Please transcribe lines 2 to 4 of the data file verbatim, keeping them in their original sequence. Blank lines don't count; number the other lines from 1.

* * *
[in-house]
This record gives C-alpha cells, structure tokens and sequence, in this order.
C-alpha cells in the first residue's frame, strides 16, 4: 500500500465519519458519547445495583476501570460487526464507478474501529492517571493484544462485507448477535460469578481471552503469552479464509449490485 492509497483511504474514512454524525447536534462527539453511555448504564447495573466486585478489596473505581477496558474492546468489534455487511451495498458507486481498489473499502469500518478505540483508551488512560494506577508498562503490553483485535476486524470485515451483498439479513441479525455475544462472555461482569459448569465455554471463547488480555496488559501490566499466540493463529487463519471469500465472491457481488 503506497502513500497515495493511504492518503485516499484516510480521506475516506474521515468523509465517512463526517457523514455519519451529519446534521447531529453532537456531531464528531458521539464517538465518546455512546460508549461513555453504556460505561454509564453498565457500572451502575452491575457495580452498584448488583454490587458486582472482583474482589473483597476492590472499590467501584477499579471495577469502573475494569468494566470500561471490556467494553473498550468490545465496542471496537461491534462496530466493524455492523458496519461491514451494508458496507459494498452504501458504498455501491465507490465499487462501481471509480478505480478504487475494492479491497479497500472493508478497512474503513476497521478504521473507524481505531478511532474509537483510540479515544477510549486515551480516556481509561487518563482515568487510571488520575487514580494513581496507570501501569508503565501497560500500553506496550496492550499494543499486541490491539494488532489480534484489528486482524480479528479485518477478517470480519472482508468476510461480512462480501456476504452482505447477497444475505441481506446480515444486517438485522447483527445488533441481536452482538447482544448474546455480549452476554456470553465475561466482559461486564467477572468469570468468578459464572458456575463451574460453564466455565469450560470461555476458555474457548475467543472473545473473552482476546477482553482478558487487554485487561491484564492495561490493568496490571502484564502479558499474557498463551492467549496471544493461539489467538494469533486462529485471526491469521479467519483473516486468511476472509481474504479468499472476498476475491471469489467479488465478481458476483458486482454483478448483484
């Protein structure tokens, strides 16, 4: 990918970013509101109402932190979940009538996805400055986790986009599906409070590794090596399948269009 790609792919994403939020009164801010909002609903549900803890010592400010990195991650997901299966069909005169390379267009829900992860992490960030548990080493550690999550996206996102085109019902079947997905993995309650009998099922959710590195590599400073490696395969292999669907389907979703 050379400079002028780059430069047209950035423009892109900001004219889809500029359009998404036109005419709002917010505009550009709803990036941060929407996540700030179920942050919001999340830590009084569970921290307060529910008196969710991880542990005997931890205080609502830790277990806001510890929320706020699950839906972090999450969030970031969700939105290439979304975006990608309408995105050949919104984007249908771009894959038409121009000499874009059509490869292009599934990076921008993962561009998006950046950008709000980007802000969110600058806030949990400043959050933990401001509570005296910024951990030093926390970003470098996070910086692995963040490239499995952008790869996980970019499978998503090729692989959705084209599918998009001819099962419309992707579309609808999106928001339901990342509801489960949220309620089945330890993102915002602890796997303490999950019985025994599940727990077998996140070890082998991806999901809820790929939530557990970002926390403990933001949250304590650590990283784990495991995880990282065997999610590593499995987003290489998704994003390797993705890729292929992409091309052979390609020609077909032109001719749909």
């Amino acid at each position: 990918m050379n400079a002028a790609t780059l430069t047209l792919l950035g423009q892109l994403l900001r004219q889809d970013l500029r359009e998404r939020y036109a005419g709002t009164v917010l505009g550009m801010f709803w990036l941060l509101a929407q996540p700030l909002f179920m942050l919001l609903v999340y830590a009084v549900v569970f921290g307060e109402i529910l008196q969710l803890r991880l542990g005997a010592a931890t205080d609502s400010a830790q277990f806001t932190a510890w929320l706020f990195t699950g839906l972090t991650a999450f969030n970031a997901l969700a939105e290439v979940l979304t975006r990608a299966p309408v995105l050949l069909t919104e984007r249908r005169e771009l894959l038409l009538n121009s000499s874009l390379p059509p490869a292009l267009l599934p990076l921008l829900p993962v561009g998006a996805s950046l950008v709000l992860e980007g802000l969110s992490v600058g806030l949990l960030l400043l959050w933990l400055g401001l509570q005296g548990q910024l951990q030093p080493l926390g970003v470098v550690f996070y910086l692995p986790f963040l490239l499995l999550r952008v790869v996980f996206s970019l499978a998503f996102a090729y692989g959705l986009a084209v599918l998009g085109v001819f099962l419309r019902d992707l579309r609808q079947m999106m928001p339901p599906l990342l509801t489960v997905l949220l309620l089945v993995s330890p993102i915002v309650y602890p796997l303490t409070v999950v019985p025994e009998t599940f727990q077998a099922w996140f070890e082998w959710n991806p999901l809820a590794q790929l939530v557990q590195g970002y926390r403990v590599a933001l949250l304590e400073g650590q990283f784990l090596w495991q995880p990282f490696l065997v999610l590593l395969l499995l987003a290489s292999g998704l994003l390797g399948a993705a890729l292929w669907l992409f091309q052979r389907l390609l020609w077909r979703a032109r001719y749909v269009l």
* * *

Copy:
This record gives C-alpha cells, structure tokens and sequence, in this order.
C-alpha cells in the first residue's frame, strides 16, 4: 500500500465519519458519547445495583476501570460487526464507478474501529492517571493484544462485507448477535460469578481471552503469552479464509449490485 492509497483511504474514512454524525447536534462527539453511555448504564447495573466486585478489596473505581477496558474492546468489534455487511451495498458507486481498489473499502469500518478505540483508551488512560494506577508498562503490553483485535476486524470485515451483498439479513441479525455475544462472555461482569459448569465455554471463547488480555496488559501490566499466540493463529487463519471469500465472491457481488 503506497502513500497515495493511504492518503485516499484516510480521506475516506474521515468523509465517512463526517457523514455519519451529519446534521447531529453532537456531531464528531458521539464517538465518546455512546460508549461513555453504556460505561454509564453498565457500572451502575452491575457495580452498584448488583454490587458486582472482583474482589473483597476492590472499590467501584477499579471495577469502573475494569468494566470500561471490556467494553473498550468490545465496542471496537461491534462496530466493524455492523458496519461491514451494508458496507459494498452504501458504498455501491465507490465499487462501481471509480478505480478504487475494492479491497479497500472493508478497512474503513476497521478504521473507524481505531478511532474509537483510540479515544477510549486515551480516556481509561487518563482515568487510571488520575487514580494513581496507570501501569508503565501497560500500553506496550496492550499494543499486541490491539494488532489480534484489528486482524480479528479485518477478517470480519472482508468476510461480512462480501456476504452482505447477497444475505441481506446480515444486517438485522447483527445488533441481536452482538447482544448474546455480549452476554456470553465475561466482559461486564467477572468469570468468578459464572458456575463451574460453564466455565469450560470461555476458555474457548475467543472473545473473552482476546477482553482478558487487554485487561491484564492495561490493568496490571502484564502479558499474557498463551492467549496471544493461539489467538494469533486462529485471526491469521479467519483473516486468511476472509481474504479468499472476498476475491471469489467479488465478481458476483458486482454483478448483484
């Protein structure tokens, strides 16, 4: 990918970013509101109402932190979940009538996805400055986790986009599906409070590794090596399948269009 790609792919994403939020009164801010909002609903549900803890010592400010990195991650997901299966069909005169390379267009829900992860992490960030548990080493550690999550996206996102085109019902079947997905993995309650009998099922959710590195590599400073490696395969292999669907389907979703 050379400079002028780059430069047209950035423009892109900001004219889809500029359009998404036109005419709002917010505009550009709803990036941060929407996540700030179920942050919001999340830590009084569970921290307060529910008196969710991880542990005997931890205080609502830790277990806001510890929320706020699950839906972090999450969030970031969700939105290439979304975006990608309408995105050949919104984007249908771009894959038409121009000499874009059509490869292009599934990076921008993962561009998006950046950008709000980007802000969110600058806030949990400043959050933990401001509570005296910024951990030093926390970003470098996070910086692995963040490239499995952008790869996980970019499978998503090729692989959705084209599918998009001819099962419309992707579309609808999106928001339901990342509801489960949220309620089945330890993102915002602890796997303490999950019985025994599940727990077998996140070890082998991806999901809820790929939530557990970002926390403990933001949250304590650590990283784990495991995880990282065997999610590593499995987003290489998704994003390797993705890729292929992409091309052979390609020609077909032109001719749909």